Listening to Reason: Culture, Subjectivity, and Nineteenth-Century Music

By Michael P. Steinberg | Go to book overview

Chapter Six
MINOR MODERNISMS

I sat at night in violent pain on a bench. Opposite me
on another two girls sat down. They seemed to want to
discuss something in confidence and began to whisper.
Nobody except me was nearby and I should not have un-
derstood their Italian however loud it had been. But now
I could not resist the feeling, in face of this unmotivated
whispering in a language inaccessible to me, that a cool
dressing was being applied to the painful place.1


Music Trauma, or, Is There Life after Wagner?

In the introduction I suggested that the mutuality of form and ideology in Wagner produced a crisis of musical integrity. For Wagner, musical purity equals cultural purity. Music drama becomes the guarantor of the German absolute, of that style of German national assertion at once triumphalist and anxious in the years around 1870. Through the subtlety of his aesthetic and psychological inventions, Wagner may himself undermine the strength and consistency of his own doctrinal claims. The claims, however, remain intact. Moreover, they remain intact simultaneously as aesthetic and political claims. For this reason it strikes me as counterhistorical to separate Wagner's aesthetic and political tenets and practices.2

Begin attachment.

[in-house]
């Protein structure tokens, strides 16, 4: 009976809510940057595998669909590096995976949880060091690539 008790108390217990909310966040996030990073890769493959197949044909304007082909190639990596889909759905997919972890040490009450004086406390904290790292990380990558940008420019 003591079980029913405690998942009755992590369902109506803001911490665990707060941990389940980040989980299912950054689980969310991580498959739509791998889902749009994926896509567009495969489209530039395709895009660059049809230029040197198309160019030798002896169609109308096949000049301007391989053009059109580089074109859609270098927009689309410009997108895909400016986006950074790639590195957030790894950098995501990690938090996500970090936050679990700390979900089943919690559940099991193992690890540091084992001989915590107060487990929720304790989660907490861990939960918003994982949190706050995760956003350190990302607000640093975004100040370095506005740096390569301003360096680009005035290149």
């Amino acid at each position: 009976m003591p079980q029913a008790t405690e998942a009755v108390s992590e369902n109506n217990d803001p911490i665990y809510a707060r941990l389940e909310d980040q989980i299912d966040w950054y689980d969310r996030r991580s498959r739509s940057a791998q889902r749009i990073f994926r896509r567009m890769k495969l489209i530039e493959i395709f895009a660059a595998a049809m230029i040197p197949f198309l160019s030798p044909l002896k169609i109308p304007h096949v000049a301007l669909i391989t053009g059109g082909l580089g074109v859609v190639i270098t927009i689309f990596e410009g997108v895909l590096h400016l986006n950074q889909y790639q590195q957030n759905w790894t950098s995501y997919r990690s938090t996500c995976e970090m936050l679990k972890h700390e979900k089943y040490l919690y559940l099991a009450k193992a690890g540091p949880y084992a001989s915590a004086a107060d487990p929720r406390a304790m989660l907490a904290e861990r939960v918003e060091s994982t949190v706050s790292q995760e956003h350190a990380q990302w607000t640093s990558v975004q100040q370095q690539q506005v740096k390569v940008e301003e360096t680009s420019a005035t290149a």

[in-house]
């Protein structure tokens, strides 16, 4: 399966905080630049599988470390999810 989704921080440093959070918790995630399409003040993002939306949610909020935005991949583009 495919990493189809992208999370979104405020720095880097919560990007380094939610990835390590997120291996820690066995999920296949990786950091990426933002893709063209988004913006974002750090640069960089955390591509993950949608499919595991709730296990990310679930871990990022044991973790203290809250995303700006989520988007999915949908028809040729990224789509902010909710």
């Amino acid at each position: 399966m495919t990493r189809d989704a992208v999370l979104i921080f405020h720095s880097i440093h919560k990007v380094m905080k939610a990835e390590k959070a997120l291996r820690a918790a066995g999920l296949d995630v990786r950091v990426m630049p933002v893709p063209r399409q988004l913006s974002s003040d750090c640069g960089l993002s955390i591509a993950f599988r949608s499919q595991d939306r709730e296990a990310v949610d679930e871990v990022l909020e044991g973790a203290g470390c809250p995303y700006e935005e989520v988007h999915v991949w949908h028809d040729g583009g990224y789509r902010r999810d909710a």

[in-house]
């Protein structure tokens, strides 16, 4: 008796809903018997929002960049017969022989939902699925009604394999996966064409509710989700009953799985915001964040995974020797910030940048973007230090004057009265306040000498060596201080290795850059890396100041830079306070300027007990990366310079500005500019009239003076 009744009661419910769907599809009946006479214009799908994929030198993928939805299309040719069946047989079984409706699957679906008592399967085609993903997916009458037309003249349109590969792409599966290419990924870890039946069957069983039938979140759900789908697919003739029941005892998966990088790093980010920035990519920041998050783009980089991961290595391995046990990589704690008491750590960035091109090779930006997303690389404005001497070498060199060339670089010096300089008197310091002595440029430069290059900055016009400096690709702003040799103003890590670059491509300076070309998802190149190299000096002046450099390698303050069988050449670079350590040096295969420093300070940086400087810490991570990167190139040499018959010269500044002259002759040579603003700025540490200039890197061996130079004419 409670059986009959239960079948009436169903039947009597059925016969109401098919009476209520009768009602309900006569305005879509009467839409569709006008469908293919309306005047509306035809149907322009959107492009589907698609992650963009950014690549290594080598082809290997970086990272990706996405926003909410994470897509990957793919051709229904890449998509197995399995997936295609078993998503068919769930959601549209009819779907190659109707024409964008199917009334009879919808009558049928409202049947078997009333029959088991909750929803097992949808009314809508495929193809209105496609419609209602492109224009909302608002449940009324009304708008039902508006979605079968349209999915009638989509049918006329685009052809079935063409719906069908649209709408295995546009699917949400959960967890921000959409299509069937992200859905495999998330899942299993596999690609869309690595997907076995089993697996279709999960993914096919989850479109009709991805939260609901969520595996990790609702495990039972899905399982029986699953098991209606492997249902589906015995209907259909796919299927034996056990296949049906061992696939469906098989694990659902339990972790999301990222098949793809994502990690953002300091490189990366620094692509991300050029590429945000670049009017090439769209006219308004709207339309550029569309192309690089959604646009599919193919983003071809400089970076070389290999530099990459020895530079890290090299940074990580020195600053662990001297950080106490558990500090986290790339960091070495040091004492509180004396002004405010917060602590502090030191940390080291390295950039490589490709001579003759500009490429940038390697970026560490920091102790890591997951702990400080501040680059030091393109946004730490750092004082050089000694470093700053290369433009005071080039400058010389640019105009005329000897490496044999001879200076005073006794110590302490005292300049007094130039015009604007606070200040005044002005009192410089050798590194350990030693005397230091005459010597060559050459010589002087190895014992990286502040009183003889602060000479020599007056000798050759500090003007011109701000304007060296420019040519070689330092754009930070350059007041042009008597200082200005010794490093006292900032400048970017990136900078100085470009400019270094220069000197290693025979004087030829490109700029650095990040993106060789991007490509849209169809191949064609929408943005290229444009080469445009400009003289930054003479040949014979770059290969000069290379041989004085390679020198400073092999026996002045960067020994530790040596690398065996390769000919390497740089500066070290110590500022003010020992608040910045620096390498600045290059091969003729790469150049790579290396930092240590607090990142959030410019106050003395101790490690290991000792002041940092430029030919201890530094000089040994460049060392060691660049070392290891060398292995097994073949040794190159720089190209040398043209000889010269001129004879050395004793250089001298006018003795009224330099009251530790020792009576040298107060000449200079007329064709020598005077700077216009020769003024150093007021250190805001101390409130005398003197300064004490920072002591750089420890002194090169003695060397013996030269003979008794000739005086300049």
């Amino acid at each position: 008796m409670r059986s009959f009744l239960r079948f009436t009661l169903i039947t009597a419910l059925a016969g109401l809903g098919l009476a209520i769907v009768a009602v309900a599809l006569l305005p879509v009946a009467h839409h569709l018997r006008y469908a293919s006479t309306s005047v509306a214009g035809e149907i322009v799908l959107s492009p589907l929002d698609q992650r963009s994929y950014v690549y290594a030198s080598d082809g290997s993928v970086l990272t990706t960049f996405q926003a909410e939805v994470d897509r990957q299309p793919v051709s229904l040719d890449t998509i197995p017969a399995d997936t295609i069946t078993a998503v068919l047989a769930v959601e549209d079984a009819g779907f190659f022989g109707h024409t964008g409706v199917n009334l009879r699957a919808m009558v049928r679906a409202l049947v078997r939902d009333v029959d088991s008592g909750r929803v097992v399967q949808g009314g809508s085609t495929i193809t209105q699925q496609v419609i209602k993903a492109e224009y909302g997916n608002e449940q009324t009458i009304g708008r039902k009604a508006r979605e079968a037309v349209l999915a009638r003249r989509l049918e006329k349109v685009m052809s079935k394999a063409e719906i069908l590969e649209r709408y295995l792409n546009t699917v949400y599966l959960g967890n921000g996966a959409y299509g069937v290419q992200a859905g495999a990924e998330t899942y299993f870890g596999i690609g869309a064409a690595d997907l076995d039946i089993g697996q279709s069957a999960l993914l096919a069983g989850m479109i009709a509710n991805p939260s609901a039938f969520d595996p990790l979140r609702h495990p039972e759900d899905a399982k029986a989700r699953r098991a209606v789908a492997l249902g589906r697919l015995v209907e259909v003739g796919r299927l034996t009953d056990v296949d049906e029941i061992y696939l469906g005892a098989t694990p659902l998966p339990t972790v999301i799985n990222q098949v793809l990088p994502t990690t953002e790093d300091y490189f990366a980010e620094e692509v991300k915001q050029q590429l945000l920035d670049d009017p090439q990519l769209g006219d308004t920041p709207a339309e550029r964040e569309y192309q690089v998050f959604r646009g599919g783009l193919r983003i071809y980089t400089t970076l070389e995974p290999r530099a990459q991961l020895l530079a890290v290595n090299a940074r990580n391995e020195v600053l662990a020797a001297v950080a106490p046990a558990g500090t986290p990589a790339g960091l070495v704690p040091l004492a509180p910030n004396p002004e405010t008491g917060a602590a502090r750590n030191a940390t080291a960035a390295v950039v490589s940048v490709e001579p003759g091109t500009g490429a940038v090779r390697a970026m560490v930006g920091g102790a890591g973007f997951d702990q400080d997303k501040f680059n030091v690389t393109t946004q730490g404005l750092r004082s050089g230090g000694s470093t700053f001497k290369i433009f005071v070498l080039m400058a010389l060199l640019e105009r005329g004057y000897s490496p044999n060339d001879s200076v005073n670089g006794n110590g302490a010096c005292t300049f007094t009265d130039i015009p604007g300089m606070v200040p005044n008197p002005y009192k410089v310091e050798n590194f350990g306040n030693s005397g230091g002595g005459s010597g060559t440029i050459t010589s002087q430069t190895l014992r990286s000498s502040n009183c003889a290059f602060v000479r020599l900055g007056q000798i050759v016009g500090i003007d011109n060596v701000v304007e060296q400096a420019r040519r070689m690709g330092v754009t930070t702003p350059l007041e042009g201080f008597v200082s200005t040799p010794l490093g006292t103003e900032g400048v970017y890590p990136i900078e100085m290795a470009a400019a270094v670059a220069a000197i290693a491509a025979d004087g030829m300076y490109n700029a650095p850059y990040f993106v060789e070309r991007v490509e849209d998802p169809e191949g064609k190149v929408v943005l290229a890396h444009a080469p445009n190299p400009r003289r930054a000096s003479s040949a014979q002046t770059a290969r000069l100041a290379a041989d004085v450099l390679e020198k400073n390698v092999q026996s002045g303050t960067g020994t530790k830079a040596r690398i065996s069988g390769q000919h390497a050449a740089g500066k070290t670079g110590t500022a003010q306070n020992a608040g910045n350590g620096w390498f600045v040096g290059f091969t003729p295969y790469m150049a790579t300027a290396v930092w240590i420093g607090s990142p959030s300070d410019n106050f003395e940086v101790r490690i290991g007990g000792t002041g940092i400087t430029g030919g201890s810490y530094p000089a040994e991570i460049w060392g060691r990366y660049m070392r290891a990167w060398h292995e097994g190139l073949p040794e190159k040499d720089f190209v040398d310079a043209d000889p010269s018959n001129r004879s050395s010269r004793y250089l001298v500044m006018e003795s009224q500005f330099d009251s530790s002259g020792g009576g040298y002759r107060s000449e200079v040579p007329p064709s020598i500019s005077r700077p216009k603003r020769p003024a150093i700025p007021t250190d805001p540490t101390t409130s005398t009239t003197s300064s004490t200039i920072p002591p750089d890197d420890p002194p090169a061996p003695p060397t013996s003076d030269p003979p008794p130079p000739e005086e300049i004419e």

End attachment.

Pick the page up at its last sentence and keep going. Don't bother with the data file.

In this chapter, I will chart efforts to recover operatic integrity after Wagner. These efforts, and my analysis of them, both respect and adhere to the

1 Walter Benjamin, “One-Way Street,” in “One-Way Street” and Other Writings, trans. Edmund
Jephcott and Kingsley Shorter (London: Verso, 1979), pp. 94–95.

2 This position reflects my disagreement with Lydia Goehr's treatment of Wagner in her inter-
esting study The Quest for Voice: Music, Politics, and the Limits of Philosophy (Berkeley and Los
Angeles: University of California Press, 1998). For example, in a passage that represents her
general position well, Goehr suggests that Wagner “went profoundly wrong whenever he filled in
the ideal of the purely human with, say, substantively anti-Jewish content. But … the same
formal view could also have been filled in differently” (p. 130). I would argue that the assertion
of purity—whether posited by Wagner or by his interpreters in his name or in his defense—places
into jeopardy any specific representation through which it is “filled in.” In other words, the fact
that Wagner's separation of the human and the Jewish was conflicted and often contradictory, as
I argued in the preceding chapter, does not mitigate the basic violence of the separation.

-193-

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